WHY THIS MATTERS IN BRIEF
As we store more sensitive information in a wider array of devices we need ways to protect it and electronics that dissolve are one way.
Interested in the Exponential Future? Connect, download a free E-Book, watch a keynote, or browse my blog.
Neurons are remarkable. Simply by firing in certain patterns and at particular frequencies in concert with one another, they endow us with something incredibly valuable – memory. So it’s no wonder that scientists have long sought to mimic neural networks, which are both compact and efficient, with electronic devices.
One way is with the development of memristors, devices that retain a “memory” of the direction and amount of electrical charge that has flowed through them. Over the past decade, researchers have made some progress in developing memristors, but the latest advance comes with a twist – this new memristor can dissolve in water.
It’s part of a growing trend to create what I call Transient Electronics, that is electronic systems that perform their tasks and then dissolve into nothing. And if you ask who might be interested in such a technology, well it has applications in not only defence, where you want your drones, for example, to vaporise if they’re captured, like this so called Vampire Drone that turns to gas at sunrise from DARPA, the US military’s bleeding edge research arm, as well as healthcare applications, where we don’t necessarily want electronic “stuff” hanging around in your body forever – such as these bio-electronic implants that heal damaged nerves, which I talked about recently.
While the new memristor design could also result in more environmentally friendly electronic devices, it is, for now, perhaps most useful for those who want to stop valuable information from falling into the hands of an enemy.
“Combining transient materials that can physically disappear on demand within a memristor device can be an effective way to achieve secure storage applications,” explains Hong Wang, a researcher at the School of Advanced Materials and Nanotechnology, at Xidian University in China, adding, “For example, it can be more convenient for us to throw a transient storage device in water when information security is under serious threat. This [holds] great value for military applications, especially.”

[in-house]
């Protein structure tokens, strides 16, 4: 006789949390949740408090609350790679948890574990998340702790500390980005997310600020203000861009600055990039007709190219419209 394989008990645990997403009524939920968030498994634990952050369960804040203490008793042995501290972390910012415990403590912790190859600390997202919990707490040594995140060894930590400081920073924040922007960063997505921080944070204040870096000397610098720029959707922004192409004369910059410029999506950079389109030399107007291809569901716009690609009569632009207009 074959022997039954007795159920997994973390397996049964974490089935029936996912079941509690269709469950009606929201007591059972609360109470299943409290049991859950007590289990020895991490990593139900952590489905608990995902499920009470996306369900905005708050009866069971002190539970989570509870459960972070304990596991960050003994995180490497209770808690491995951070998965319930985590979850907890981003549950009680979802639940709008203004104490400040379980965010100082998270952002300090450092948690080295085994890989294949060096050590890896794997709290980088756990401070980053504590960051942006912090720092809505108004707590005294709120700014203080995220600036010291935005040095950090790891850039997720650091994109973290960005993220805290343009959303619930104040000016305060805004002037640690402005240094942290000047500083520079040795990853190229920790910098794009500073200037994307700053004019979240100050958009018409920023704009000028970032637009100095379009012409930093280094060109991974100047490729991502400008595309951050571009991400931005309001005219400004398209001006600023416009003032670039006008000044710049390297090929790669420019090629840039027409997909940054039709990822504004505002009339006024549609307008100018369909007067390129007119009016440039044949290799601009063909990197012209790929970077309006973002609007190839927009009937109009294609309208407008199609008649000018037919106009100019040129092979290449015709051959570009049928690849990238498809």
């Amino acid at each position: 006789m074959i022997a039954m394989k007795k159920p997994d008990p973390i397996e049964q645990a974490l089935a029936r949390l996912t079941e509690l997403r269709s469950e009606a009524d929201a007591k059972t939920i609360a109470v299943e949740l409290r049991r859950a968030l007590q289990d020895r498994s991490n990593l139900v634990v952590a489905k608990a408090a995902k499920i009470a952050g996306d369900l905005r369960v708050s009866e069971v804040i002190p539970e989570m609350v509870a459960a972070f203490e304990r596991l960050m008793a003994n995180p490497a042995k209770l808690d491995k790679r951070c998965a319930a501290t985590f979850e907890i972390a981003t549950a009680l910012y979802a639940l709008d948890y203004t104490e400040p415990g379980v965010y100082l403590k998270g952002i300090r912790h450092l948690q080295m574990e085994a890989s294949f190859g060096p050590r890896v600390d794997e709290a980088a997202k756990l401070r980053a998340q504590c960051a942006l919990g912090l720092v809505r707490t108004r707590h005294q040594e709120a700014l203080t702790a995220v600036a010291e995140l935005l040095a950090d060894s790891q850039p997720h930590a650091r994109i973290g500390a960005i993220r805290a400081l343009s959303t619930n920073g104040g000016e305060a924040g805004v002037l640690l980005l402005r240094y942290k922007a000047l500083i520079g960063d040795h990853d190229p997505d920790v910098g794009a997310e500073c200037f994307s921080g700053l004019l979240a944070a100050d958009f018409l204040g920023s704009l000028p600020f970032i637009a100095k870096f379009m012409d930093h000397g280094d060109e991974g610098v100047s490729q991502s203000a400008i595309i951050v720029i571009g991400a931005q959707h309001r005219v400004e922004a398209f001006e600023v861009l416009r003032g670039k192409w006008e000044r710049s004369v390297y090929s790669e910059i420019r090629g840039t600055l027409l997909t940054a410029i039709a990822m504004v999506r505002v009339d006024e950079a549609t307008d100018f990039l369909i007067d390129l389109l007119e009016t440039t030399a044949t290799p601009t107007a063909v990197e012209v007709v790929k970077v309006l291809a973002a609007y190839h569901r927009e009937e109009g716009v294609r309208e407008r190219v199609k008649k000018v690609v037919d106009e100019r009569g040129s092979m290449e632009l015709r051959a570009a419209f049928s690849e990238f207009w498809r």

Wang’s team recently published a description of their design for a soluble memristor in IEEE Electron Device Letters. Using a water-assisted transfer printing method, they were able to transfer layers of silver and magnesium oxide, in combination with tungsten-based electrodes, onto transient substrates. They arranged these components so that the end result is a memristor that mimics the signalling between neurons.
Just as a threshold amount of calcium ions dictates how many signalling molecules neurons are released to their neighbours, a threshold amount of voltage can be used to control the flow of silver ions through the memristor.
But with neurons, the frequency at which they fire is key to creating a strong neural network. Neurons that fire in rapid succession are more likely to form stronger connections with one another. This phenomenon is captured by the common saying, “Neurons that fire together, wire together.” This same effect can be seen in the silver–magnesium oxide memristor, applying voltage more frequently strengthens the conductance of the device.
This system closely mimics the short-term plasticity of our own neural system, Wang notes.
“It proves that such a transient synaptic device can emulate short-term neural activity effectively, which paves the way to create secure neuromorphic computing applications.”
This new design will need a bit more work though before it’s commercialised, but it does demonstrate a desirable method for stopping information from falling into enemy hands. Simply throw it into some deionized water and the key components will dissolve within 30 minutes.